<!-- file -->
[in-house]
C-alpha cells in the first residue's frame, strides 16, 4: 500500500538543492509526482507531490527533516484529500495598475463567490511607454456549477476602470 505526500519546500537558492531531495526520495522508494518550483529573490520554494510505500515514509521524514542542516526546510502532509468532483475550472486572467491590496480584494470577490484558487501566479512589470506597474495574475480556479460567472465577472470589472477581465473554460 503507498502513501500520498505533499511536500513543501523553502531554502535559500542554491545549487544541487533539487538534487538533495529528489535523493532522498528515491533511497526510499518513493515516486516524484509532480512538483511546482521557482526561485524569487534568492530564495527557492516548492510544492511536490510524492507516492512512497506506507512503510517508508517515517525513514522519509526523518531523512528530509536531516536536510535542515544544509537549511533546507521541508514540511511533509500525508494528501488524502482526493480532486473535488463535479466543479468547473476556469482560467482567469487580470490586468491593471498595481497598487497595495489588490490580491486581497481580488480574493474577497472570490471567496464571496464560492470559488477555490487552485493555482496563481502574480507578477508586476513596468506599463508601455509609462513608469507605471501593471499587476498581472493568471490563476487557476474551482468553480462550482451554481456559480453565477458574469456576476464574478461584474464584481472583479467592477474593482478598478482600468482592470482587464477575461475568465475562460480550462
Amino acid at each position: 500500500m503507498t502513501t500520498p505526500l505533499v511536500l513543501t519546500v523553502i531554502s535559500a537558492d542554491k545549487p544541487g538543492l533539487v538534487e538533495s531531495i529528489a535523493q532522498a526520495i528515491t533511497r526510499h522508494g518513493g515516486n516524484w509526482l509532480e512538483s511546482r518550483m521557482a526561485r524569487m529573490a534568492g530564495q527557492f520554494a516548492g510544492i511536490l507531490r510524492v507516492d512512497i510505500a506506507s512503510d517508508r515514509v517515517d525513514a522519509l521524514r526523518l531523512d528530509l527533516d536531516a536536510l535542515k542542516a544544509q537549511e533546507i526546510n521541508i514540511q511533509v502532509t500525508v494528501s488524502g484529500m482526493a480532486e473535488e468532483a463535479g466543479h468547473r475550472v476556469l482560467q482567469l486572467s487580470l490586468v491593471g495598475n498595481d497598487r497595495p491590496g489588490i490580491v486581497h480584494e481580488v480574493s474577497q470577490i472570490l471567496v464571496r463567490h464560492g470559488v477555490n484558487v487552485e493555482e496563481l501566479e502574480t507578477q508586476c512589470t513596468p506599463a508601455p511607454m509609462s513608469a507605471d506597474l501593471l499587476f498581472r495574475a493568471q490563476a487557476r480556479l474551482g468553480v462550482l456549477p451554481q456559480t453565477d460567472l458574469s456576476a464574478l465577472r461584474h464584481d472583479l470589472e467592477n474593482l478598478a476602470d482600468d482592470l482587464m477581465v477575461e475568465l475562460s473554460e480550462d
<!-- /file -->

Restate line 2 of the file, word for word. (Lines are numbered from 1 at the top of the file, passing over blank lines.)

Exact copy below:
C-alpha cells in the first residue's frame, strides 16, 4: 500500500538543492509526482507531490527533516484529500495598475463567490511607454456549477476602470 505526500519546500537558492531531495526520495522508494518550483529573490520554494510505500515514509521524514542542516526546510502532509468532483475550472486572467491590496480584494470577490484558487501566479512589470506597474495574475480556479460567472465577472470589472477581465473554460 503507498502513501500520498505533499511536500513543501523553502531554502535559500542554491545549487544541487533539487538534487538533495529528489535523493532522498528515491533511497526510499518513493515516486516524484509532480512538483511546482521557482526561485524569487534568492530564495527557492516548492510544492511536490510524492507516492512512497506506507512503510517508508517515517525513514522519509526523518531523512528530509536531516536536510535542515544544509537549511533546507521541508514540511511533509500525508494528501488524502482526493480532486473535488463535479466543479468547473476556469482560467482567469487580470490586468491593471498595481497598487497595495489588490490580491486581497481580488480574493474577497472570490471567496464571496464560492470559488477555490487552485493555482496563481502574480507578477508586476513596468506599463508601455509609462513608469507605471501593471499587476498581472493568471490563476487557476474551482468553480462550482451554481456559480453565477458574469456576476464574478461584474464584481472583479467592477474593482478598478482600468482592470482587464477575461475568465475562460480550462